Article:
Saturday morning cartoons. That was always their favorite time to get ‘cha.
I remember getting up early every Saturday to watch all of my favorite cartoons. Of course, with the promise of a captive young audience came the commercials, all featuring bright colors and kids my age being puppeteered around by some marketing execs in a high rise somewhere. I regarded with jealous curiosity the depictions of sugary, colorful cereals with their whimsical mascots and happy-looking animated kids who were surely enjoying a tastier breakfast than my morning eggs and fruit.
Still, even as a ten-year-old kid, I knew that the marshmallowy, chocolaty, puzzlingly blue globs of (General Mills certified whole) grain were in no way part of any “balanced breakfast.”
Does anyone else remember when General Mills stopped trying?
And yet, the commercials starred bright young Frosted Mini Wheats-fueled test-takers, Frosted Flakes-enhanced soccer stars, and Cheerios-sporting youngsters educating their parents on heart health. The commercials all shared a common final shot, a picturesque tabletop on some outdoor patio or posh dining room set with a hearty bowl of the cereal in question flanked by fruits, toast, and a cool glass of milk.
“Part of this complete breakfast!” The announcer would cheerily proclaim.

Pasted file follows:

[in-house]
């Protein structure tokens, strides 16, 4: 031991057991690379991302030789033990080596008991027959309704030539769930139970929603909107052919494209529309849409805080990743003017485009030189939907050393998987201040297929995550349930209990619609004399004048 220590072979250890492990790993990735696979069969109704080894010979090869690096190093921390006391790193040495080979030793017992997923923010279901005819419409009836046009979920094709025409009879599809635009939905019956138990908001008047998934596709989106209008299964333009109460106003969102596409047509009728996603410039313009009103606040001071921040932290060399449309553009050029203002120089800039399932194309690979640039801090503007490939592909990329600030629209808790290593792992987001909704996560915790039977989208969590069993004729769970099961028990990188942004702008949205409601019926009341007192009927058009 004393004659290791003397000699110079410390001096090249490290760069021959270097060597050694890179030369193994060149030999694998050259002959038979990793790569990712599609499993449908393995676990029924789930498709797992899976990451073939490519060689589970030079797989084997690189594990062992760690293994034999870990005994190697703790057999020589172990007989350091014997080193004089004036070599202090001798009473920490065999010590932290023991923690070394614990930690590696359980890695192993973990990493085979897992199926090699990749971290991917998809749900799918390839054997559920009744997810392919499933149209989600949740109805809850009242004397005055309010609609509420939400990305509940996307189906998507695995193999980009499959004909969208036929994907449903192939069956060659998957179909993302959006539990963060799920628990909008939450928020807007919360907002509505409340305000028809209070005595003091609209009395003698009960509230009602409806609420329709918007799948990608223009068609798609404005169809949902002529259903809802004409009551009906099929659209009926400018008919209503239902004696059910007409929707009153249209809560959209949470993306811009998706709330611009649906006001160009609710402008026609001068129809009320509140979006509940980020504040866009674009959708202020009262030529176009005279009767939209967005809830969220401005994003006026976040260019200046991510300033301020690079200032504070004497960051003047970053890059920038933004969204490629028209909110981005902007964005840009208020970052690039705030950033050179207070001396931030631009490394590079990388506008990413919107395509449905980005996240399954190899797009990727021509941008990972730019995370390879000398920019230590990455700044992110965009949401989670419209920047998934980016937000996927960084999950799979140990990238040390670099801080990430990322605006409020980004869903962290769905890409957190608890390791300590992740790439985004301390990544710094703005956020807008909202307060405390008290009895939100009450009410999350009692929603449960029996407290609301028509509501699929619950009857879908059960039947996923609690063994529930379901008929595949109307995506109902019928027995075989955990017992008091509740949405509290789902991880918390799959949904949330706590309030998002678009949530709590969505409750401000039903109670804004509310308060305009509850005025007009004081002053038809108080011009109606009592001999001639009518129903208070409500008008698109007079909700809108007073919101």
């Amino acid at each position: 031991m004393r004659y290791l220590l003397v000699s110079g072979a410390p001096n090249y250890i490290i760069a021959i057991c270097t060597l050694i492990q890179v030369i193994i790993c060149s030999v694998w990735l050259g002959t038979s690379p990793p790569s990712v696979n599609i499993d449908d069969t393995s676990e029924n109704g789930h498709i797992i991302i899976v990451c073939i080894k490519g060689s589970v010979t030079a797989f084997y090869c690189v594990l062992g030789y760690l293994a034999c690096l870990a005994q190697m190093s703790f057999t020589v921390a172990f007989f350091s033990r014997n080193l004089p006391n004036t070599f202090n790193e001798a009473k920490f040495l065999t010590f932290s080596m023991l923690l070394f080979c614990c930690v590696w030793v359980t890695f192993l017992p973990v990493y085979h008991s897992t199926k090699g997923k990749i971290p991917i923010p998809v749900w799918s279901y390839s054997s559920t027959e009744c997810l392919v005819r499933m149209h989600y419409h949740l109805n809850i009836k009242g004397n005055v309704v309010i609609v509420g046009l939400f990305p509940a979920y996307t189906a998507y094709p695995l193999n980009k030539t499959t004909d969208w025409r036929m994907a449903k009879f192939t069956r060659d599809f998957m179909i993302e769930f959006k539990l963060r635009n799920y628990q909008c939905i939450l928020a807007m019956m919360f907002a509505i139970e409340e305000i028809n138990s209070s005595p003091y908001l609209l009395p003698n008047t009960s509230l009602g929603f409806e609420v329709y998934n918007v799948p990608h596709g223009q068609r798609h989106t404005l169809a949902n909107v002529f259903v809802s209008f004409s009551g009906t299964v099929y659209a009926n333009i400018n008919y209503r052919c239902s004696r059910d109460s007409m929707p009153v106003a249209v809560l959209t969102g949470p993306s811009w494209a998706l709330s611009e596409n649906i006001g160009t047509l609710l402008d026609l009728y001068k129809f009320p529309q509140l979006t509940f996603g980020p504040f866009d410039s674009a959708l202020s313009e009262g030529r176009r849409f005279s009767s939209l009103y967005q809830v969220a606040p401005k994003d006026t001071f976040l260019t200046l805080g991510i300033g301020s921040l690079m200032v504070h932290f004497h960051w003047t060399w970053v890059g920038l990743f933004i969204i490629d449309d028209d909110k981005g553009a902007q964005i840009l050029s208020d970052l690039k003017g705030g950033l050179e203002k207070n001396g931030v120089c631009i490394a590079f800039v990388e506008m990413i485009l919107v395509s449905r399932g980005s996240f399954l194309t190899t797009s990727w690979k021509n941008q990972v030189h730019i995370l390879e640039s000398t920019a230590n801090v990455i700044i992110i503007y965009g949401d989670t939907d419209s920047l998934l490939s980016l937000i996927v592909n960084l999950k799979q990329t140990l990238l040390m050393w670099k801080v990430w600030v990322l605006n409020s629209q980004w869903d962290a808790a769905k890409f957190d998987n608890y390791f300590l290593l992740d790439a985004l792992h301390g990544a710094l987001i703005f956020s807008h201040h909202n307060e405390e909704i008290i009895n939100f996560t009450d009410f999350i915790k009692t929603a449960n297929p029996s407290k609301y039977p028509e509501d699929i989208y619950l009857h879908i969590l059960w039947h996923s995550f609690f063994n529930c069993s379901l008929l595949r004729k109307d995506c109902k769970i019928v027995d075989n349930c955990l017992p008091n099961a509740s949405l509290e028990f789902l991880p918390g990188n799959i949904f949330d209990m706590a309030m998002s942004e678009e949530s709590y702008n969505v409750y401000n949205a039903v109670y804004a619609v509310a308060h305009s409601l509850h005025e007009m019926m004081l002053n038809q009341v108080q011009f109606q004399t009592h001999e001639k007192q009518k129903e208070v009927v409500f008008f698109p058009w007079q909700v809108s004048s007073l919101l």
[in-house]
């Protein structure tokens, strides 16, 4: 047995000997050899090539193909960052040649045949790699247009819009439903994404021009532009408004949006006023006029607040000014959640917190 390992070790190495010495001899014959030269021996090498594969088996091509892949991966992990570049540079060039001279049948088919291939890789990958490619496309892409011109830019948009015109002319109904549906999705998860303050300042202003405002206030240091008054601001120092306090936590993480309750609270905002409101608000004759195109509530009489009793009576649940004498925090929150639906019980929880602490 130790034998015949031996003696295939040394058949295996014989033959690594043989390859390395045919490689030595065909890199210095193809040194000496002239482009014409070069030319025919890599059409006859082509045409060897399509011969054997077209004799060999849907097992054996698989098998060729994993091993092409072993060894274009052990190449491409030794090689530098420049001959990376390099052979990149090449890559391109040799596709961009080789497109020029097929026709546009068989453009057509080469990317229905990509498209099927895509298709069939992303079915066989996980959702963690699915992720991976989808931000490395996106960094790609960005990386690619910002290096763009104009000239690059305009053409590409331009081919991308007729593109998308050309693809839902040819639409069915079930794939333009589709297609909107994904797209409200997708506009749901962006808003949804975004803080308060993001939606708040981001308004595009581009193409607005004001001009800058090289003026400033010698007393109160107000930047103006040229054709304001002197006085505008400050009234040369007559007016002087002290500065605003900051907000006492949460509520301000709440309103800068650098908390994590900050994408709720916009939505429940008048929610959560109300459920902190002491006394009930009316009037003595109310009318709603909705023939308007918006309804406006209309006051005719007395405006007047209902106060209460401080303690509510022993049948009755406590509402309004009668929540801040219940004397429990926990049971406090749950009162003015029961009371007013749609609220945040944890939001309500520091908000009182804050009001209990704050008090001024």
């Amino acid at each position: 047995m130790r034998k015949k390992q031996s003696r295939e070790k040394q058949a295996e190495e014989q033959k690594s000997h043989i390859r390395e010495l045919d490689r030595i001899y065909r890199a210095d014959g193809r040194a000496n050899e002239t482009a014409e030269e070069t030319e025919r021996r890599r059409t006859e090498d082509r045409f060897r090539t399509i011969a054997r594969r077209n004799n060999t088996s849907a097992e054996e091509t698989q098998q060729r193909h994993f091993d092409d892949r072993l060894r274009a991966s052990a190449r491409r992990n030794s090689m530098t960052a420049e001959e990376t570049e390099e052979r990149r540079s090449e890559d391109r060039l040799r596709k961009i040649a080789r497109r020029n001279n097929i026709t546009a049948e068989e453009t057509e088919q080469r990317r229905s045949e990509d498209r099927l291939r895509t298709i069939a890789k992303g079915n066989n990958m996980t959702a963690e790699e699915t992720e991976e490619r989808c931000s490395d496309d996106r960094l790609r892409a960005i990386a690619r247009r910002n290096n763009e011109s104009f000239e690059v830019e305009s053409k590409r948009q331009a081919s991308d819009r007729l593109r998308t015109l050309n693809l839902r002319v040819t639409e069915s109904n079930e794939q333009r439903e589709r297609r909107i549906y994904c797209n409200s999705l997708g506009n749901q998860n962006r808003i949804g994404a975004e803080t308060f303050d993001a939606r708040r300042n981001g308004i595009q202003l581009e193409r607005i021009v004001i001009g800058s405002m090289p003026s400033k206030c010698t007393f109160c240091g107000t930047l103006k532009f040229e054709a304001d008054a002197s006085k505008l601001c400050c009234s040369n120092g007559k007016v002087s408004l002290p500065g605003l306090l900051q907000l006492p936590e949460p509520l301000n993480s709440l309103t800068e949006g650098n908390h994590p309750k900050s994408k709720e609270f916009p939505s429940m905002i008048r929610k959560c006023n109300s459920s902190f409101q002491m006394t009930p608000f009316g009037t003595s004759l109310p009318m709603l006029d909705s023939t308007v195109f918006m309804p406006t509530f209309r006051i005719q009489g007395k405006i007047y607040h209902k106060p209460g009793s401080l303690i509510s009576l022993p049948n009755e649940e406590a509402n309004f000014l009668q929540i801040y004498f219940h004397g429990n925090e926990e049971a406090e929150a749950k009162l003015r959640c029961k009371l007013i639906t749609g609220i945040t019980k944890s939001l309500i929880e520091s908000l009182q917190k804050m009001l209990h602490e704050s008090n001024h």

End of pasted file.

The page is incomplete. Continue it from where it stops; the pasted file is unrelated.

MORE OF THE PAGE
Part of this balanced breakfast
It isn’t hard to dissect the announcer’s proclamation and deduce that “part of this complete breakfast” doesn’t necessarily hint at the healthiness of the cereal itself. As the hilarious TV Tropes points out, you could just as well skip the cereal, eat the foods on the table surrounding it, and likely be better off.
What’s so bad about breakfast cereal?
This is where that nutrition label-reading skill comes in handy. Take Kellogg’s Fruit (sorry, “Froot”) Loops for example: the ingredients list names sugar as the first ingredient. The list of ingredients is listed from highest concentration to lowest, meaning that Fruit Loops contain more sugar than any other single ingredient, including the whole grains usually advertised on the front of the box.
Why is morning sugar so bad?
Froot Loops contain 13 grams of sugar in one cup (about 3.5 tablespoons), which is a full half of the added sugars the American Heart Association recommends the average woman ingest in a day (men can stand to have a little more).
Added sugars are a great way to crash. Yes, sugar crashes are real, and they can have the opposite effect as a healthy breakfast, which is to make you feel tired, anxious, and distracted.
Before you ditch that banana, fruits and milk do contain sugar, but also have much more to offer than enriched cereals have, including natural vitamins and fiber.
What are the real components of a balanced breakfast?
Most websites can provide a list of recipe ideas, but there are a few staples you should keep in your breakfast arsenal: eggs, oats, and yogurt. Proteins, complex carbohydrates, and fats keep you energized and full until your next meal!
So next time this…
…thing approaches you about buying some Honey Comb cereal, think twice!
But really, Honey Comb… what was this?